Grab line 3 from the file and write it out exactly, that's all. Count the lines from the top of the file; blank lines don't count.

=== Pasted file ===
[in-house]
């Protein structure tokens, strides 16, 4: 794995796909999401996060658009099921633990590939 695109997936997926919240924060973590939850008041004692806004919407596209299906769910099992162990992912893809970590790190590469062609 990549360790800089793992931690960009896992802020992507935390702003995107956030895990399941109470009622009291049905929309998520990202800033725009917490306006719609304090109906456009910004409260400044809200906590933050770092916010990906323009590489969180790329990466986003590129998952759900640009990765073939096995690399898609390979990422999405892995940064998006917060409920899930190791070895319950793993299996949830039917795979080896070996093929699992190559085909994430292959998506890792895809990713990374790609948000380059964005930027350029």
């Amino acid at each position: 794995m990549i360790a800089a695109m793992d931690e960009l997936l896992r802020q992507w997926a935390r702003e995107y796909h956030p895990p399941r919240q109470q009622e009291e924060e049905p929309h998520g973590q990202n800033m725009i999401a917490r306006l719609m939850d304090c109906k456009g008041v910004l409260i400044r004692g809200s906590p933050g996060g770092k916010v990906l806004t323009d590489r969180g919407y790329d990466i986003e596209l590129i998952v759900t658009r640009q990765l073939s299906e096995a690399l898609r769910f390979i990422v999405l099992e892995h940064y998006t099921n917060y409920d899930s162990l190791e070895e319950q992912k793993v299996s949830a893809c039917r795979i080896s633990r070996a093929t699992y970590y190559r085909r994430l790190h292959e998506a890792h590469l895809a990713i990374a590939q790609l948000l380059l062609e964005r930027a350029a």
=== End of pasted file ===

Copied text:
């Amino acid at each position: 794995m990549i360790a800089a695109m793992d931690e960009l997936l896992r802020q992507w997926a935390r702003e995107y796909h956030p895990p399941r919240q109470q009622e009291e924060e049905p929309h998520g973590q990202n800033m725009i999401a917490r306006l719609m939850d304090c109906k456009g008041v910004l409260i400044r004692g809200s906590p933050g996060g770092k916010v990906l806004t323009d590489r969180g919407y790329d990466i986003e596209l590129i998952v759900t658009r640009q990765l073939s299906e096995a690399l898609r769910f390979i990422v999405l099992e892995h940064y998006t099921n917060y409920d899930s162990l190791e070895e319950q992912k793993v299996s949830a893809c039917r795979i080896s633990r070996a093929t699992y970590y190559r085909r994430l790190h292959e998506a890792h590469l895809a990713i990374a590939q790609l948000l380059l062609e964005r930027a350029a």